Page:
A graduate of the School of Journalism at Columbia University, Becky Aikman was a writer and editor for Business Week and a reporter for Newsday. She lives in New York City. She joins us today in honor of the runaway success of The Saturday Night Widows, the story of six marriages, six heartbreaks, and one shared beginning. In her forties – a widow, too young, too modern to accept the role – Becky Aikman struggled to make sense of her place in an altered world. In this transcendent and infectiously wise memoir, she explores surprising new discoveries about how people experience grief and transcend loss and, following her own remarriage, forms a group with five other young widows to test these unconventional ideas. Together, these friends summon the humor, resilience, and striving spirit essential for anyone overcoming adversity.
Talk about one book that made an impact on you.
The Nancy Drew series that I read as a kid. Nancy was so intrepid. She taught me not to be passive, not to wait for help, but to solve my own problems. Whenever I encounter adversity, I try to think like Nancy Drew, Girl Detective – seek out information and act on it.
Talk about one thing that’s making you happy right now.
I know it’s supposed to be a grind publicizing a book, but for me, there’s been a delightful perk: plenty of occasions to get together with all the Saturday Night Widows. The first time I gathered the six of us three years ago, I was afraid the whole idea was a big mistake. We were ridiculously different personalities, and the one thing we had in common was not the sort of thing that lights a fire under a party.
But after a year of sharing all of our adventures, not to mention a lot of laughter and a few tears, we became devoted friends. In the last few weeks, we’ve been seeing even more of each other, as the women have all been generous with their time, appearing on shows and giving interviews to help me promote the book. It’s been another round of fresh adventures, which was our goal when we formed our renegade group. And how can I be nervous when we’re clowning around together in the green room of the Katie Couric show? I recommend that all authors bring their best buddies along on book tours.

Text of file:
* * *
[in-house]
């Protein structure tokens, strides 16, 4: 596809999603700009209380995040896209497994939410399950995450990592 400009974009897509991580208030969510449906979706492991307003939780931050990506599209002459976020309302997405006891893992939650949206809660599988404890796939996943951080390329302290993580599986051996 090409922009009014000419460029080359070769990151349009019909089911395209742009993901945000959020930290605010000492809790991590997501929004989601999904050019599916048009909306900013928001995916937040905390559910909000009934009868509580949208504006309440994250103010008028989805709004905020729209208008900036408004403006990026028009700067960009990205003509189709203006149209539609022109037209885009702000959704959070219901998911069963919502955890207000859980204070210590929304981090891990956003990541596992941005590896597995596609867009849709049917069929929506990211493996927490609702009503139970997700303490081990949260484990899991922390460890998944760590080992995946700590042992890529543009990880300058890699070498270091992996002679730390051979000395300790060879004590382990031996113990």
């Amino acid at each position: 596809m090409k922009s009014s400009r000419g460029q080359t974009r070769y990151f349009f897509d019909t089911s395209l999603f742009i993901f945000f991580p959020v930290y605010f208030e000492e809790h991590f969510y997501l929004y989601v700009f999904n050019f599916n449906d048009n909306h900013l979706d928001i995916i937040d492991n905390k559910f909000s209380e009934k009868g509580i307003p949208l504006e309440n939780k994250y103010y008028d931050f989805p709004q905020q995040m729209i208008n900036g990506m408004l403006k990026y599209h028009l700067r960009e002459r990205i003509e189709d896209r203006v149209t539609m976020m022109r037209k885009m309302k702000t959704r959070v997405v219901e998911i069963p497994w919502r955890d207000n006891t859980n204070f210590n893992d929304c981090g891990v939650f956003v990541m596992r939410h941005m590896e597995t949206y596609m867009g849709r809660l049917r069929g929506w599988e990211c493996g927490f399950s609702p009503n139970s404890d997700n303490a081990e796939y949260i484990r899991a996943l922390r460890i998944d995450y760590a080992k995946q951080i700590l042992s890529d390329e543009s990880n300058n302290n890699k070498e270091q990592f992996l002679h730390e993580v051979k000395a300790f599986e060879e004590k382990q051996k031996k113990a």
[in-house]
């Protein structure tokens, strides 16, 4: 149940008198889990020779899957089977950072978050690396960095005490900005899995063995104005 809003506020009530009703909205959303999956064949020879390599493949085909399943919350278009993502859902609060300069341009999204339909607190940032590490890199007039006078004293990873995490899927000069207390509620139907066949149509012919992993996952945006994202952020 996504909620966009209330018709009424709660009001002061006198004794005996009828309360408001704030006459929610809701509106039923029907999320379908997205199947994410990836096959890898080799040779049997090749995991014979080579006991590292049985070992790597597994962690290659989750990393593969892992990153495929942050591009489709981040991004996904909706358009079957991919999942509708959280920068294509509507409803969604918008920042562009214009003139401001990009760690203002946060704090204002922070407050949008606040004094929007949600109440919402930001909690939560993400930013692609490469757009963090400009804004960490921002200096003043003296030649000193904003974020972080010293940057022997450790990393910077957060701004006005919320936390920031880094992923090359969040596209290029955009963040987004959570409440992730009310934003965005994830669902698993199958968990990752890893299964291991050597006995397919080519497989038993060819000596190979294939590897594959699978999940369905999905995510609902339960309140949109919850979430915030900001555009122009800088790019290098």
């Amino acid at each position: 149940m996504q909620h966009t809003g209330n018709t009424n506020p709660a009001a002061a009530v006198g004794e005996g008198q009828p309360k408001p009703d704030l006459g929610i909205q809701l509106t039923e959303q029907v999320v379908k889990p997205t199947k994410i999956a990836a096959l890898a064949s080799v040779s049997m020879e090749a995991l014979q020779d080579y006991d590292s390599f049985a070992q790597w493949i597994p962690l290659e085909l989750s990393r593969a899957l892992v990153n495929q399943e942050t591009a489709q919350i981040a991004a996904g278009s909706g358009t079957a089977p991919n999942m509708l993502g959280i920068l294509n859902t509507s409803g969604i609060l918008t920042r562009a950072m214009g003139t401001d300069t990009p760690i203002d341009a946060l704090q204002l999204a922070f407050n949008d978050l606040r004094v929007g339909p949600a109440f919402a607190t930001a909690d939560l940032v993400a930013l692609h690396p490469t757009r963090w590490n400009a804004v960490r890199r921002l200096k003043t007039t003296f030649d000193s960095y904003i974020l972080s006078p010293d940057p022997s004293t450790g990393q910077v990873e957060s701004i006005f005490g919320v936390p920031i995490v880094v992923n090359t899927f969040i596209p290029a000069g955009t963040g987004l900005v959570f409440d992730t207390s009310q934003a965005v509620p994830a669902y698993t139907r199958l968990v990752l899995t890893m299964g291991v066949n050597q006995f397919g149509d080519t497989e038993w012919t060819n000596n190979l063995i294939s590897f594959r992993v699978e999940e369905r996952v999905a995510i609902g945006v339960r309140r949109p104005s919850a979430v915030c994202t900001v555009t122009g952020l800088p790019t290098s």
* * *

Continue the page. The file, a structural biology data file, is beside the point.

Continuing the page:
Where do you love to be?
Anyplace new. One thing I learned in the course of researching my book is that sharing new experiences with friends is one of the best ways to move forward in difficult times. That’s why we were determined that the Saturday Night Widows would take a faraway trip together, to go someplace we’d never been before. Mastering a new place, we figured, would give us the confidence to master the whole new world we were facing back home. It worked! And the hilarity when we all mounted camels in the desert was worth the entire trip.
What are the hardest and easiest things abut your job?
The hardest thing was probably organizing all of our get-togethers. Managing six people with different tastes, different personalities and busy schedules was a challenge. I think that’s a reason why it’s hard to maintain friendships in the course of the hectic lives we all lead today. There were many potential splits in the group. The girly girls, for example, were always pushing to get pampered at a spa or go shopping for lingerie together. (Hey, we were starting to date again after years of marriage – we needed whatever boost we could get.) But the active ones wanted to cook an ambitious meal or take a vigorous hike.
The easiest thing about the job? Enjoying all the fun we had once we agreed to compromise. Going outside our individual comfort zones opened everyone up, which made it easier to cope with all the serious changes we had to consider as we reinvented our lives – like reworking our relationships with families and friends, creating new homes, looking for romance again, or trying to turn those romances into a long-term relationships.
To get all that done, we knew we needed to broaden our thinking. So we took those vigorous hikes, but we wore great underwear doing it.
What is your advice for aspiring writers?
Get started. Stop thinking about it and sit down and write. If you can’t come up with the right idea, do some research. Think Nancy Drew.
Thanks for being here, Becky!
Get in touch with the author here:
You can find a copy of The Saturday Night Widows at:
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